James DeGale and Badou Jack battle to draw

January 15, 2017

The first and second-ranked super middleweights in the world met in a unification bout Saturday night in front of 10,128 fans at Barclays Center in Brooklyn, and after two knockdowns and twelve intense, back-and-forth rounds, the distinction as the world’s best fighter at 168 pounds still was unresolved.

WBC champion Badou Jack (20-1-3, 12 KOs) and IBF titlist James DeGale (23-1-1, 14 KOs) fought to a 12-round majority draw in a thriller that was scored 114-112 (DeGale), and 113-113 twice.

“I’ve got huge respect for this man, but I thought I won that," said DeGale.  "I landed the cleanest shots.  Let’s do it again.  Let’s do it again in London."

Draws typically are controversial, but both men had quality moments in a bout that may have enhanced the drawing power of each fighter.

Britain’s DeGale, making the third defense of his IBF belt, started the drama by flooring Jack with a jab late in the first round.  But after that flash knockdown, Jack settled down and began to impose his power in the highly skilled and closely contested battle.

Jack, also making his third title defense, was more effective on the inside and more active overall, throwing 745 total punches to DeGale’s 617.

DeGale also had a tooth knocked out during the fight, causing him to lose his mouthpiece on multiple occasions.  However, he did not suffer any point deductions for the lost mouthpiece.

The pivotal moment in the fight occurred when Jack floored DeGale for the first time in his career with a left-right combo punch midway through the 12th and final round.

“He hit me (in the 12th), but I was more off balance," said DeGale.  "I respect him.  He’s a good, all-around fighter.  Let’s go again.”

Without the 10-8 round, DeGale would have won a unanimous decision.

“I thought I won the fight. I finished stronger,” Jack said.  “His knockdown was a flash knockdown. I won the fight.  He was doing a lot of running. He was throwing a lot of [expletive] at my guard."

While both fighters seemed open to a rematch, the question of weight remains in dispute, as Jack may be outgrowing the division.

“Let’s do it again at light heavyweight," said Jack.  "It’s time to move to light heavyweight.”

The Undercard

Undefeated 130-pound Gervonta Davis (17-0, 16 KOs) dethroned defending IBF Junior Lightweight World Champion Jose Pedraza (22-1, 12 KOs) with an impressive seventh round TKO (2:36) in the undercard bout.

Davis was accurate from the opening bell, landing an astounding 48 percent of his power punches and 40 percent of his total shots.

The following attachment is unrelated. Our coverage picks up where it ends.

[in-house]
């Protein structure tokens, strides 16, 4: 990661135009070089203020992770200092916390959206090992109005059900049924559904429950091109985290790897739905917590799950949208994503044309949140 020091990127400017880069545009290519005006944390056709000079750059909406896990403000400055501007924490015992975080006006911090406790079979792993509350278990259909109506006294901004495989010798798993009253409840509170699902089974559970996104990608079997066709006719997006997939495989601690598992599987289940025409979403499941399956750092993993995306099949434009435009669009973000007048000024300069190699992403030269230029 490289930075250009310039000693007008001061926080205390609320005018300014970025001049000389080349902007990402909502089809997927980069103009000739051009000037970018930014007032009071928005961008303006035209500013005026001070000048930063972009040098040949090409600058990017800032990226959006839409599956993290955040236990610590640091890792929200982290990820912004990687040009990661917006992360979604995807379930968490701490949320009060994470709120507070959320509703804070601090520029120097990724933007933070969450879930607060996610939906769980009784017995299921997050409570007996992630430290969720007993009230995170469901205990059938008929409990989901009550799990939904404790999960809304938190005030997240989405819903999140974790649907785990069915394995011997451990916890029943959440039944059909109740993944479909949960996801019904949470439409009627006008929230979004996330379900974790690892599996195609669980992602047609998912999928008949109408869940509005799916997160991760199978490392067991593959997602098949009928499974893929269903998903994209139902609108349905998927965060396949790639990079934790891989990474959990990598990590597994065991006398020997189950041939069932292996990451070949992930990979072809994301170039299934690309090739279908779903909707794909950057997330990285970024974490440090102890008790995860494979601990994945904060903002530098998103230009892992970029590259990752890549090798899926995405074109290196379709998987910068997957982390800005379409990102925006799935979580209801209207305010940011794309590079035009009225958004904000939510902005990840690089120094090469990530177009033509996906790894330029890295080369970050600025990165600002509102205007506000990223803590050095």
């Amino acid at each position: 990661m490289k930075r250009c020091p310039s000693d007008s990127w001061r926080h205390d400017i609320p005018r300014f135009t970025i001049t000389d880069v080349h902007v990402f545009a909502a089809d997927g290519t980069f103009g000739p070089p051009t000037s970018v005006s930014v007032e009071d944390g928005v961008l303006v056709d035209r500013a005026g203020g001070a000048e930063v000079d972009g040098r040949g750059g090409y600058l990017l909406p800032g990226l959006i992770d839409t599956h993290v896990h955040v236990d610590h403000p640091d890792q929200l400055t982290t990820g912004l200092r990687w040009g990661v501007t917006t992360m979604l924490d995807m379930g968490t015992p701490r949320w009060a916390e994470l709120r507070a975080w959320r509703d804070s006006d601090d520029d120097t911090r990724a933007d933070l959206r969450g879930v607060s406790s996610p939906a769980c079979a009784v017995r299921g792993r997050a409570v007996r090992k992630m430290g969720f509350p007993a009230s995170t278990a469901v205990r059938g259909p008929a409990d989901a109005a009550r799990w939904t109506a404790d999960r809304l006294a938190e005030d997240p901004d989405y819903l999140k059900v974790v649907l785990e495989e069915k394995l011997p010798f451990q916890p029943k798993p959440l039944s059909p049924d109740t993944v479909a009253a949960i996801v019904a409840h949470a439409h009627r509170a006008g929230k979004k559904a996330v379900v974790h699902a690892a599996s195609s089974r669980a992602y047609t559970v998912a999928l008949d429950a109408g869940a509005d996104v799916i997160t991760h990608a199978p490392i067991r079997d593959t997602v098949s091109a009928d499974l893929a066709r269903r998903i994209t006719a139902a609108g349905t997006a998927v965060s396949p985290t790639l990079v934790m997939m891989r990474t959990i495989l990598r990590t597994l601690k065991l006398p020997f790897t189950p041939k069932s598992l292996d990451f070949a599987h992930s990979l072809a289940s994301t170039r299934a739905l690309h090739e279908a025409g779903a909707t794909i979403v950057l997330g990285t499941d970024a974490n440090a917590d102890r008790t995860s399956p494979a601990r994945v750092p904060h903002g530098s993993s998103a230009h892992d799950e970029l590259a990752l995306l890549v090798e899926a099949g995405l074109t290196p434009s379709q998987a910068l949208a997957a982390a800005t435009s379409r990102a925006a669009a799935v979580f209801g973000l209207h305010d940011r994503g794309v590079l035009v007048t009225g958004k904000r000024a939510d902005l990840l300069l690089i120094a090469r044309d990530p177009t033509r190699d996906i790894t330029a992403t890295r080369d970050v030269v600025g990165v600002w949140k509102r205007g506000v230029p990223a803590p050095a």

Pedraza was making the third defense of his belt, but didn’t come out with his traditional “Sniper” game plan of fighting at range and picking apart his opponent.

Meanwhile, Davis gained confidence as he connected on the inside, landing at an impressive clip and avoiding his Puerto Rican opponent's blows with effective lateral movement and head movement.

The Baltimore native hurt Pedraza with a huge left hook to the body in the opening moments of the sixth round, forcing Pedraza to guard his right side while eating repeated combinations.  Davis landed more than 50 percent of his power shots in the sixth and Pedraza never really recovered.

“I felt that he was laying down," said Davis.  "I caught him one time in the body and he backed up.  My team told me to go back to the body.  My team told me to stay under control and go back to the body.”

Pedraza was floored in the seventh round by a big right hook, falling to the canvas for the first time in his career.  He got up, but referee Ricky Gonzalez sensed Pedraza was defeated and immediately halted the contest.

Pedraza admitted he made a fundamental error in fighting Davis’ game.

“The strategy was to fight him from a distance, but it didn’t work out that way,” Pedraza said.  “In spurts I did do it, but in the end I was trying to give too much pressure and that didn’t work."

Pedraza cited weight being a contributing factor to the loss.

“It’s no excuse, but I was at 135 pounds and coming down to accept this fight maybe wasn’t the right move,” said Pedraza.

In another noteworthy bout, Amanda Serrano (31-1-1, 23 KOs) capitalized on the opportunity to fight in the first women’s world title fight on English-language national television in nearly a decade, as she defended her WBO Junior Featherweight World Championship over former two-division world champion Yazmin Rivas (35-10-1, 10 KOs) via unanimous decision.

The judges scored the bout 97-97, 98-92, 99-91.

Serrano was the busier fighter from the opening bell, and landed nearly the double amount of the punches as her opponent – 206 compared to 107 – while connecting on an impressive 41 percent of her power punches.

"We knew she was going to come to fight,” Serrano said.  “She's a Mexican fighter who's very tough and experienced. I had to show her my power and my skills.  I was glad to get 10-rounds in and I hope the fans enjoyed the fight."

By Staff of TheDailySportsHerald.com and news services

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